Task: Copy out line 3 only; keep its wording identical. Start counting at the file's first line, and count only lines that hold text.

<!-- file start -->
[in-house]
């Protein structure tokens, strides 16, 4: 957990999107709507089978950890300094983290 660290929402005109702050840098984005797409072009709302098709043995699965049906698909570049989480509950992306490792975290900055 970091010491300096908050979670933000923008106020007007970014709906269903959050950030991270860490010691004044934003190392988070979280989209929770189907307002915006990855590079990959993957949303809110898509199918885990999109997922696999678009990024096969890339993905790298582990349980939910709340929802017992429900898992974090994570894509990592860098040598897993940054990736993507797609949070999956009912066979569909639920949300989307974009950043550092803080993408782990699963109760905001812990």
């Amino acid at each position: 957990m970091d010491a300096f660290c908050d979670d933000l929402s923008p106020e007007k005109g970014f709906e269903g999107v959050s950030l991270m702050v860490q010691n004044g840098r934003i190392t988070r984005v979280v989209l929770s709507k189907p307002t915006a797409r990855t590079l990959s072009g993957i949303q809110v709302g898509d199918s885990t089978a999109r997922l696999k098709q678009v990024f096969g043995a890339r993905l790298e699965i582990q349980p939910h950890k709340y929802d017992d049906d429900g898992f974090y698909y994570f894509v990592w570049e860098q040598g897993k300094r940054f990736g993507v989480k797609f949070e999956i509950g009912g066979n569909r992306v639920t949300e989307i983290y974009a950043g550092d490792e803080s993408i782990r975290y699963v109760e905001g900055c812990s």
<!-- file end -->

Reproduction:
């Amino acid at each position: 957990m970091d010491a300096f660290c908050d979670d933000l929402s923008p106020e007007k005109g970014f709906e269903g999107v959050s950030l991270m702050v860490q010691n004044g840098r934003i190392t988070r984005v979280v989209l929770s709507k189907p307002t915006a797409r990855t590079l990959s072009g993957i949303q809110v709302g898509d199918s885990t089978a999109r997922l696999k098709q678009v990024f096969g043995a890339r993905l790298e699965i582990q349980p939910h950890k709340y929802d017992d049906d429900g898992f974090y698909y994570f894509v990592w570049e860098q040598g897993k300094r940054f990736g993507v989480k797609f949070e999956i509950g009912g066979n569909r992306v639920t949300e989307i983290y974009a950043g550092d490792e803080s993408i782990r975290y699963v109760e905001g900055c812990s």